If the general public is asked to vote on proper grammar and good style, we will soon have "irregardless" in our poorly vetted dictionaries and "I could care less" or "My father is a man who..." accepted as logical.

Public Enemy

However, ordinary people speak a language, and it doesn't just belong to the elite.


l/10.1177/0075424218817811. I think you guys will love this study! It looks like our forty years of moving "however" to the front of our sentences has altered how we are actually using the word, which is more as a conjunction. It still has all its conjunctive adverb, parenthetical attributes as well.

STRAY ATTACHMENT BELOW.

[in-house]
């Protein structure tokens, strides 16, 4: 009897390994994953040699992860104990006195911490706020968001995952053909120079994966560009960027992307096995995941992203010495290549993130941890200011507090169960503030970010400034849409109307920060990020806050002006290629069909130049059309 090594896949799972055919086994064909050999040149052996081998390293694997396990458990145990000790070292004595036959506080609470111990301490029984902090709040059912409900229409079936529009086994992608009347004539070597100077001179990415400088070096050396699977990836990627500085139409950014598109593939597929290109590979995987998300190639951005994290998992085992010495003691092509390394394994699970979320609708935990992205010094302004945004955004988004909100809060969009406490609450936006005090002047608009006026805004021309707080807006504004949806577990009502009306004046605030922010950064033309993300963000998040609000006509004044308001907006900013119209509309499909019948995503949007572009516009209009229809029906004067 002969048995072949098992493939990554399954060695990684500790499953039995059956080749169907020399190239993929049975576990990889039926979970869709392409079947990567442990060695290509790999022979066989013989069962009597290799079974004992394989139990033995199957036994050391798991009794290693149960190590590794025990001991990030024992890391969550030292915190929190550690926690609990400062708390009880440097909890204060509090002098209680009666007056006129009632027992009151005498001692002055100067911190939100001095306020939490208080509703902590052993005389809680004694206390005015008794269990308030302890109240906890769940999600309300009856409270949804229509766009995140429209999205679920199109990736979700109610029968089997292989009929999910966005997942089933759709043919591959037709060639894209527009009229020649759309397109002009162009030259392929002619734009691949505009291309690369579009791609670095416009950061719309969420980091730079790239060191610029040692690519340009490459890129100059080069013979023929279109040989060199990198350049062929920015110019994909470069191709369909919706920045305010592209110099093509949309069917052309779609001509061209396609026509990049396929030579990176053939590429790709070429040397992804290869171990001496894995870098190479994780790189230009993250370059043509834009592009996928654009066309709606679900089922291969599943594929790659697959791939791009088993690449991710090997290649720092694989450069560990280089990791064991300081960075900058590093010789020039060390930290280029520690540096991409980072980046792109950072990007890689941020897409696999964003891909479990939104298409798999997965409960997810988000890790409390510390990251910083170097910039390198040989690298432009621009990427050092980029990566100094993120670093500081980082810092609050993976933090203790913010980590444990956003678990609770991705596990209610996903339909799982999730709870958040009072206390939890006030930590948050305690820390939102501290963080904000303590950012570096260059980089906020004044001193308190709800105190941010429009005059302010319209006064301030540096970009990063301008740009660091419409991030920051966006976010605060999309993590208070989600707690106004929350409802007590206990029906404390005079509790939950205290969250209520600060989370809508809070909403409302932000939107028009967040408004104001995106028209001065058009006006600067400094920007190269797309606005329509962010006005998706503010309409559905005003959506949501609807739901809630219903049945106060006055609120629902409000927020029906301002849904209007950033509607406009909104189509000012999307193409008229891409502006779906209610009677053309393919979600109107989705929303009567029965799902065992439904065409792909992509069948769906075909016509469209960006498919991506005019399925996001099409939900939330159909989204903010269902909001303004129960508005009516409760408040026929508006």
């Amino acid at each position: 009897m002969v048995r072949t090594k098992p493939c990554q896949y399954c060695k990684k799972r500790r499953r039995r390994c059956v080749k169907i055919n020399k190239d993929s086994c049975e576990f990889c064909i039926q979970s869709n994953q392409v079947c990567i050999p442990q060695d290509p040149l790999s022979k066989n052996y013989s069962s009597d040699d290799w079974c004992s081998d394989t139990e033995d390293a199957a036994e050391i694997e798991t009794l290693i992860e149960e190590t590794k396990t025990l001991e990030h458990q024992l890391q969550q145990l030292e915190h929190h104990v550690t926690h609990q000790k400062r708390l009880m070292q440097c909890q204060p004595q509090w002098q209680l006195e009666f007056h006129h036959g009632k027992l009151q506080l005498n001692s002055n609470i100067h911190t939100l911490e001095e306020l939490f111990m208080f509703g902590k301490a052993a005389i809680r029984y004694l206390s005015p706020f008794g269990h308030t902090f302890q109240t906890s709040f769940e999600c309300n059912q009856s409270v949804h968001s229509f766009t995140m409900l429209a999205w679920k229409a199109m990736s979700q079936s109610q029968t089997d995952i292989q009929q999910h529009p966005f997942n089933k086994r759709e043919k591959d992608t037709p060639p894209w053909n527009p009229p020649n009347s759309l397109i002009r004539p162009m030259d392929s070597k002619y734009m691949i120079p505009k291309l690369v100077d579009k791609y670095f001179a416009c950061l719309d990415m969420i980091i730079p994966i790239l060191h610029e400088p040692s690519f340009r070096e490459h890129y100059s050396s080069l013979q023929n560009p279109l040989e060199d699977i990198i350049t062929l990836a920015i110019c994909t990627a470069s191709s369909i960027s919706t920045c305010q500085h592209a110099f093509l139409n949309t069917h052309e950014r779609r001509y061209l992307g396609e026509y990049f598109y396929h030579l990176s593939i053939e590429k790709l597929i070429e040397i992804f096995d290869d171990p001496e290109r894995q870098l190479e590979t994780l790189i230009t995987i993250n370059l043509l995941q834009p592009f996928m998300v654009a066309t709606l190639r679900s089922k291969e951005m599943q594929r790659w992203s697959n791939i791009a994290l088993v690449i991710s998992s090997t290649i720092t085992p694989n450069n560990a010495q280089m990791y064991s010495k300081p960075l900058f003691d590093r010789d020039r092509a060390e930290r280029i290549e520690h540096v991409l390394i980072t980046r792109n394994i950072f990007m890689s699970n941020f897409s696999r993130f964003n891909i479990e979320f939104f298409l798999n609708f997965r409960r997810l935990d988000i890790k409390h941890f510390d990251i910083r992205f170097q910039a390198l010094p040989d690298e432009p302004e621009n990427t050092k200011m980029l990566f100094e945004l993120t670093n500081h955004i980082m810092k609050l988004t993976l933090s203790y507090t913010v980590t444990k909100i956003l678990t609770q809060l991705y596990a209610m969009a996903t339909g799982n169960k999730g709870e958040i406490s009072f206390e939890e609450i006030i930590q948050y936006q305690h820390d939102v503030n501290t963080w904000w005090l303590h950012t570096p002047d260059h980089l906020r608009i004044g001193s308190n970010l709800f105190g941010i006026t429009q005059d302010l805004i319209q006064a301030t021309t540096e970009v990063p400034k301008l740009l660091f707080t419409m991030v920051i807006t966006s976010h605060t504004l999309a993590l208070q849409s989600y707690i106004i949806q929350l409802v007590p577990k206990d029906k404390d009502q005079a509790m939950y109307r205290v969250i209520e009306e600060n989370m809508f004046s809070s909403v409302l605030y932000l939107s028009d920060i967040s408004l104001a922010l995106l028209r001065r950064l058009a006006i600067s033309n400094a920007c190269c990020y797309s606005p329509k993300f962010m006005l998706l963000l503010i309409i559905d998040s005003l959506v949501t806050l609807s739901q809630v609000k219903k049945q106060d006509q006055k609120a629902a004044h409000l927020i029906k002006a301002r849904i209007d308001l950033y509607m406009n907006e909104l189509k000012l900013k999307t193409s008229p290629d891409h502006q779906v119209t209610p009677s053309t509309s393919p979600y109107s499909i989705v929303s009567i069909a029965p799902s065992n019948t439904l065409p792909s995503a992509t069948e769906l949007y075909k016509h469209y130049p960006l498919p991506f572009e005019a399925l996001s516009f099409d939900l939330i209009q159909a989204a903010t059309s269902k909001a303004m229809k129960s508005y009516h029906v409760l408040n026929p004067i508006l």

Also, to respond to a comment made above, Strunk is not the one true expert. Strunk also called "meaningful" a "bankrupt adjective" and "prestigious" an "adjective of last resort. It's in the dictionary, but that doesn't mean you have to use it." Language changes, and pretty much the only "experts" are the ones documenting and describing how its conventions and meanings are altering. Other than that, you have a few people telling you how the people trying to control its change believe the "prestigious" people should use it, in order to appear "prestigious." There are times that I agree Strunk's distinctions make sense and maintain word nuance that adds value to the language, but when those nuances slip and that slip begins to create a communication barrier that requires fixing, the speakers always eventually call in other words and conventions to fill the gap. The OED is full of words with now absolute usages, and the "prestigious" people's academic papers are now full of "however" in initial-clause placement.